I was a draft dodger. I know this because early in Air Force Basic Training, as my aptly named “flight” stood in formation, my T.I. boomed out, “You are all draft dodgers!” None of us cowards said a word in reply, so it must have been true.
At the time, the summer of 1968, enlisting in the Air Force seemed a way to serve my country without dying immediately for somebody named Big Minh. My father was on my Selective Service panel in Buffalo, and he told me in no uncertain terms that I would be drafted, and soon. The Air Force recruiter was happy to see me.
Of course, history has shown me to be an idiot. I have since learned there were hundreds of easier ways to duck out, ways so legal and acceptable that I could have gone on to become President of the United States, for either party.
For the well-connected, miraculous openings appeared in previously full National Guard units. Dan Qualye, for example, was whisked into a unit that was actually barred by law from leaving Indiana. For those with humbler connections, there was improvisation. One of my high school friends cut off a toe with an ax. “Camping accident,” he said at the draft physical, after a long pause. That was good for a 4F, for sure.
Of my fraternity brothers, one was a sleepwalker in childhood and had a family doctor who did not want to lose a single patient to Vietnam. Two had asthma; they were delighted. Another had a heart murmur; he was delighted, too. Another confessed to some sexual predilections that were not illegal but definitely would have made Ozzie and Harriet Nelson blush. That worked for a 1Y, which was good unless the enemy landed in Florida.
One friend tattooed “F*CK Y*U” on his saluting hand. Another ran for eight hours before each draft physical, which wrecked havoc with the blood work; the last time, they called him at 10 p.m. and told him to report the next morning; he ran all night. Still another appeared at his draft physical in a toga, his brown skin painted white; he was arrested on the spot and sent to jail for indecent exposure, and thus picked up a criminal record which disqualified him for service.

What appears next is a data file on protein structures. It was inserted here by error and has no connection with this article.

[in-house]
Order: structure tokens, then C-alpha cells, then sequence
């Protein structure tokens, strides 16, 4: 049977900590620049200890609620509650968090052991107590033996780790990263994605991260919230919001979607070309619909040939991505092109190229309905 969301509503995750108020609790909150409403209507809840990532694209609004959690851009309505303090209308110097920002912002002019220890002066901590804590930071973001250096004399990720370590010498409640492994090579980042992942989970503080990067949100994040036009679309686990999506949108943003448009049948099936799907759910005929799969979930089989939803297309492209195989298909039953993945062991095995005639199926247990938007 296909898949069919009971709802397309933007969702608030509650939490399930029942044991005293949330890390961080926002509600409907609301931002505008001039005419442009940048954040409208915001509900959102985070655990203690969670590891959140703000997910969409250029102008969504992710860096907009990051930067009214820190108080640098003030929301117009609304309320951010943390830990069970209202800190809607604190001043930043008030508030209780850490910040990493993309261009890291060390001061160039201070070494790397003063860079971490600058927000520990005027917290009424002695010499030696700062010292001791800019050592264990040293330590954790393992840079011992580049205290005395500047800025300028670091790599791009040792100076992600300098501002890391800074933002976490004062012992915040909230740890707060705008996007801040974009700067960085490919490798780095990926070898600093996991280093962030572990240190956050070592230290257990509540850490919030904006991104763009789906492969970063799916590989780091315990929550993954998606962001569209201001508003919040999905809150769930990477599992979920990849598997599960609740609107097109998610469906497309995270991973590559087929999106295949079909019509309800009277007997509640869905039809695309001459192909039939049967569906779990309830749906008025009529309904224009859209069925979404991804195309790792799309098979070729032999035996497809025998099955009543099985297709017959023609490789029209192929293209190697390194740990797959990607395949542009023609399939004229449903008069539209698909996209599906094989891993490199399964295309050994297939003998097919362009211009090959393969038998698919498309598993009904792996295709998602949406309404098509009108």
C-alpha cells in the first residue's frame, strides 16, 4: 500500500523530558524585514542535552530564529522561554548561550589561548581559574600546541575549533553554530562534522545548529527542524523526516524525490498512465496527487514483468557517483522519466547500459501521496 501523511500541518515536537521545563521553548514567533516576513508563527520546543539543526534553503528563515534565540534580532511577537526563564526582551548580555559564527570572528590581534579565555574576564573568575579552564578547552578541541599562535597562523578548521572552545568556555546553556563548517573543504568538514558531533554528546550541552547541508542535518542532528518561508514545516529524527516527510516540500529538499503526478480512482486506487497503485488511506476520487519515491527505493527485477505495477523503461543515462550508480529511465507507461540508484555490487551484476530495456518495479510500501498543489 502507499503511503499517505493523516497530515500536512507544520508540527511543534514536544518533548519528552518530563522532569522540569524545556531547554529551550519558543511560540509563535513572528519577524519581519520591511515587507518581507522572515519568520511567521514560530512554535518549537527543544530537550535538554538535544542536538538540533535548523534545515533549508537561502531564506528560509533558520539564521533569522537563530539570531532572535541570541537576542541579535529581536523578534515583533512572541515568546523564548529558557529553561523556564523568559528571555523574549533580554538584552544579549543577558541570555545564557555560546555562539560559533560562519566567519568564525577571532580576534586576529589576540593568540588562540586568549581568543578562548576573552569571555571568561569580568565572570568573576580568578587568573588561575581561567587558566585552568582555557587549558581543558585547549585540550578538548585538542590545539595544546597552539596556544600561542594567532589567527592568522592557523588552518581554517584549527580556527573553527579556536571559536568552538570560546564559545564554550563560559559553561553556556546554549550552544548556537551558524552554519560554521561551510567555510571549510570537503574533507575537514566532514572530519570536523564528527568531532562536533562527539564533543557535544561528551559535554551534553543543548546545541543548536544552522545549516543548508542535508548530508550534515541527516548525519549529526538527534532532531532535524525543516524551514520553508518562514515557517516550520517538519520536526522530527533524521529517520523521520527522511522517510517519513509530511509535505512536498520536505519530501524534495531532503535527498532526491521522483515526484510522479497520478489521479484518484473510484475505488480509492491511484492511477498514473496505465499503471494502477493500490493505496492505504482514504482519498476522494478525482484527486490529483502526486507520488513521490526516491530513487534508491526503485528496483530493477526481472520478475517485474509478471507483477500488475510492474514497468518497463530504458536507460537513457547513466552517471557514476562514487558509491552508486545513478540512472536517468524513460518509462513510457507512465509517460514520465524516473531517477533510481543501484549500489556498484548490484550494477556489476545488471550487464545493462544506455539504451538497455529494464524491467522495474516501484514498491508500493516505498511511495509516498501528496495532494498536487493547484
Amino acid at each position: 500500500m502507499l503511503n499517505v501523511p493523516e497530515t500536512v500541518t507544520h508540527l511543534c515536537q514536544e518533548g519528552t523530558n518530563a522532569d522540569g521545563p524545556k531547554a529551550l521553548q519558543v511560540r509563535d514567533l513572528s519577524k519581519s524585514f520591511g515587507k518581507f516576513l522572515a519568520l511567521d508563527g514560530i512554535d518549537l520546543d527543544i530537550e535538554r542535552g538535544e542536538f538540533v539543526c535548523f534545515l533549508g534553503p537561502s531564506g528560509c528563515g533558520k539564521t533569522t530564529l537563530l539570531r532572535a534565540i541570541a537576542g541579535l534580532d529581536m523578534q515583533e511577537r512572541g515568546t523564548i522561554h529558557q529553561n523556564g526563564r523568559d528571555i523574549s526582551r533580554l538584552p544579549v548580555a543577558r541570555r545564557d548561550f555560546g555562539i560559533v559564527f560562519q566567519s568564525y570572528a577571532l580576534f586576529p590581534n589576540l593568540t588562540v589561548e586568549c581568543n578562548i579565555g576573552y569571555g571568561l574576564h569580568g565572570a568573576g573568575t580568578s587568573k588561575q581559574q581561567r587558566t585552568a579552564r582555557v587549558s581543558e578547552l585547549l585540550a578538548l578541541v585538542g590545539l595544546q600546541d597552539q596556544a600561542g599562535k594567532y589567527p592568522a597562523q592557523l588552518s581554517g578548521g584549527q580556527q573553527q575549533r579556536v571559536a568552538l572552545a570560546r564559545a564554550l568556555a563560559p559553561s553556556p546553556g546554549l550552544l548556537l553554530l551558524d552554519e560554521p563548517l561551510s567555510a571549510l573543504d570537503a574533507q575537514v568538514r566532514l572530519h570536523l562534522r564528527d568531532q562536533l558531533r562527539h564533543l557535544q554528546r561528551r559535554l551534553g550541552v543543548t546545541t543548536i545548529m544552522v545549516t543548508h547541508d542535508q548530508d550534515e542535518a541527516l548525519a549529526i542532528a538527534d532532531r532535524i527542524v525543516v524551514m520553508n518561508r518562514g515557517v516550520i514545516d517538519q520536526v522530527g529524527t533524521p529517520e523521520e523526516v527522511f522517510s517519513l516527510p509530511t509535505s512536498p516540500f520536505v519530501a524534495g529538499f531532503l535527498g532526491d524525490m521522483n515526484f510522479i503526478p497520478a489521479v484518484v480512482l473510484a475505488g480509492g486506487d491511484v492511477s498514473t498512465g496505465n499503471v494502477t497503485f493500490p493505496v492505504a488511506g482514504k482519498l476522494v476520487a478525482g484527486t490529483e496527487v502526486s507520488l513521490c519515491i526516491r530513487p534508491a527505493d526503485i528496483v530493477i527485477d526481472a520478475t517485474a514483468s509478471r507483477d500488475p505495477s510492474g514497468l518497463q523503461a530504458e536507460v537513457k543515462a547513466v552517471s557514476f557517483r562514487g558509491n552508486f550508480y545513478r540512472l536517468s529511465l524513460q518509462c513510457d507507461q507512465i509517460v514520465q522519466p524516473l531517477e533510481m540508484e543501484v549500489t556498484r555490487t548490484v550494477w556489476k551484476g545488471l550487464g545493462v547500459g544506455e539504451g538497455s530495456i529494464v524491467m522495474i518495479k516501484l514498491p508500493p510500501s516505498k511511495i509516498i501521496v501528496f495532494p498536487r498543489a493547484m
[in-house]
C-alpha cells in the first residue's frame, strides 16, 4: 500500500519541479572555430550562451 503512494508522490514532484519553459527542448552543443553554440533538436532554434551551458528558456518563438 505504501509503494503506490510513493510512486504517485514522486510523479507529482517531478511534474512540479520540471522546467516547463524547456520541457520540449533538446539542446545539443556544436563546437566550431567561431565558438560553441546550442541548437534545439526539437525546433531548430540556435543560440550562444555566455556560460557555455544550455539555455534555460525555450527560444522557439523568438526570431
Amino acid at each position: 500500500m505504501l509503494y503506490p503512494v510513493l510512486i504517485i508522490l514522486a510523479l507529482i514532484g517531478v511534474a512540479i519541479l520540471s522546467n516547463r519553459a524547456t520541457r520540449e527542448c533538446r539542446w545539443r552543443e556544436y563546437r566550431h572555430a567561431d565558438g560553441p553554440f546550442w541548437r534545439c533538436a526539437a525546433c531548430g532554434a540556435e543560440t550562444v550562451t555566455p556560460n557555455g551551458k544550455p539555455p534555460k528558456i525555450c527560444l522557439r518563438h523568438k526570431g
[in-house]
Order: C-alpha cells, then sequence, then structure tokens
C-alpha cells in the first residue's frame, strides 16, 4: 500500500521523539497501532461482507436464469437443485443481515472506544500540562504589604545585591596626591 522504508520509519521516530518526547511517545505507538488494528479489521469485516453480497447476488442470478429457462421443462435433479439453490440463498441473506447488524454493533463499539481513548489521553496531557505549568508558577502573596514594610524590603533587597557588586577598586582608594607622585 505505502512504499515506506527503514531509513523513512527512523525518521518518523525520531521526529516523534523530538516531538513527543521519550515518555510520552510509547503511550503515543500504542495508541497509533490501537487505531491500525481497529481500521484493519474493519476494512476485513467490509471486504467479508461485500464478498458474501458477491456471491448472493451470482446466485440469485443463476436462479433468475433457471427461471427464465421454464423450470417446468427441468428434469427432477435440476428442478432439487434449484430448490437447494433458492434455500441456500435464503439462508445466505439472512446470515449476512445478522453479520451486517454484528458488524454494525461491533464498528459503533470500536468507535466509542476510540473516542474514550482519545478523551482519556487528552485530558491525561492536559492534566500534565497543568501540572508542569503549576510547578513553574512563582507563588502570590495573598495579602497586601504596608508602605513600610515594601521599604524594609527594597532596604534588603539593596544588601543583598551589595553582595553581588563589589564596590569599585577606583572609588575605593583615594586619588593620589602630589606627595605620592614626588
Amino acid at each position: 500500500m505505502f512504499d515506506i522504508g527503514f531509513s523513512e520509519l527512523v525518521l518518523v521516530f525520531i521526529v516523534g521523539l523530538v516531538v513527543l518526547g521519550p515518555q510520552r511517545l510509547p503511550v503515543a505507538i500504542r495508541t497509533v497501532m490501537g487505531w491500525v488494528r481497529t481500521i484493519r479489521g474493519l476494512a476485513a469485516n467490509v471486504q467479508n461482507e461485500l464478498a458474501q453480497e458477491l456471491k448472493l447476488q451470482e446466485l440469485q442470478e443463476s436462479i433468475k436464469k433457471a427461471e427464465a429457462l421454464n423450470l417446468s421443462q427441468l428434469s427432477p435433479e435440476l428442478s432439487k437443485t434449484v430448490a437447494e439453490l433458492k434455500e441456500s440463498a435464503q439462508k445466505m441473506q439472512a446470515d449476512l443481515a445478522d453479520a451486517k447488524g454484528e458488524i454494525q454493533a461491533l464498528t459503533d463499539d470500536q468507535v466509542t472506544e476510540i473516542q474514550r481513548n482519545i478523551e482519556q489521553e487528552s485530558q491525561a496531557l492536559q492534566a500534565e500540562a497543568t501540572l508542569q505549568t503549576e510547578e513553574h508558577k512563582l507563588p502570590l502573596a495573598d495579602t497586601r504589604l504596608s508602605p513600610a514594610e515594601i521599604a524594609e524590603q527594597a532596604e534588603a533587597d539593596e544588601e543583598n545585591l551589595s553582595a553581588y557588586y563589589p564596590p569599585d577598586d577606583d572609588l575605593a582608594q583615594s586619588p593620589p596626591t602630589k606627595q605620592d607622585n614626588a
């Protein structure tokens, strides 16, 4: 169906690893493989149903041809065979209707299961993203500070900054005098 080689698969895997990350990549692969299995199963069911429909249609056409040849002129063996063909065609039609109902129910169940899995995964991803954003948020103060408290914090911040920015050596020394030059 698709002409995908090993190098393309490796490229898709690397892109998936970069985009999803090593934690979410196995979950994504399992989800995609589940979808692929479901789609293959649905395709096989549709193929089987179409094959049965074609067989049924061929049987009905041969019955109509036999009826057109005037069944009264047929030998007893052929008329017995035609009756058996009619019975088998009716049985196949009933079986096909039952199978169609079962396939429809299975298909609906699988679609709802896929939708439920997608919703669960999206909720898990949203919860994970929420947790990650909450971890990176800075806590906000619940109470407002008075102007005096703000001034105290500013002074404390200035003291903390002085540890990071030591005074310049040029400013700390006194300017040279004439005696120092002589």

An active young Republican I met while attending grad school deserves his own paragraph. During Christmas break of his senior year of college, he went to his draft board and voluntarily waived his 2S deferment. The next day, which was the next year, he automatically was rolled into a pool of those who had been 1A in the previous year. By law, no one in that pool could be drafted until all the eligible 1A’s from the new year were taken. “I would have served if called,” he told me, with a serious face.
The loopholes were there for the informed and influential, the connected and the crafty. But I must admit, I never thought any of us draft dodgers would run for office afterwards, but rather accept life itself as a sufficient reward and leave leadership to true patriots. But, to my astonishment, some of my fellow draft dodgers actually wanted power as well. And some are using that power to send a new generation of young men off to war, while at the same time disparaging the records of those who served in harm’s way in Vietnam. Go figure.
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I commend to you Bob Herbert, in an August 27, 2004, New York Times editorial, who noted:
“Mr. Bush… managed to get into the cushy confines of the Texas Air National Guard at the height of the Vietnam War in 1968 – a year in which more than a half-million American troops were in the war zone and more than 14,000 were killed…
“Vice President Dick Cheney… asked for and received five deferments when he was eligible for the draft. He told senators at a confirmation hearing in 1989, ‘I had other priorities in the 60’s than military service.’
“Attorney General John Ashcroft. He is reported to have said, ‘I would have served, if asked.’ But with the war raging in Vietnam, he received six student deferments and an ‘occupational deferment’ based on the essential nature of a civilian job at Southwest Missouri State University – teaching business law to undergraduates.
“Paul Wolfowitz, the deputy defense secretary and a fanatical hawk on Iraq. He was not fanatical about Vietnam and escaped the draft with student deferments.”
Meanwhile, the details of George W, Bush’s entry into the Texas Air National Guard are public knowledge. Both Mr. Bush and his father, the former President, deny asking for help in finding a Guard opening. However, former Texas House Speaker Ben Barnes notes that he received a call from Sidney Adger, a Houston oilman and a friend of the elder Bush, asking Barnes to recommend the younger Bush for a pilot position with the Air National Guard. It was a service Barnes performed for the sons of many wealthy Texas families. Of this admission, Scott McClellan, White House spokesman, noted on August 28th, 2004, “It is not surprising coming from a longtime partisan Democrat.”
Notably, McClellan didn’t deny the truth of what Barnes said; he just redirected attention to the motives of the man who saved his boss’s life.
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Photo above by an unknown photographer at Lackland AFB, taken for my DOD identification card, during Basic Training.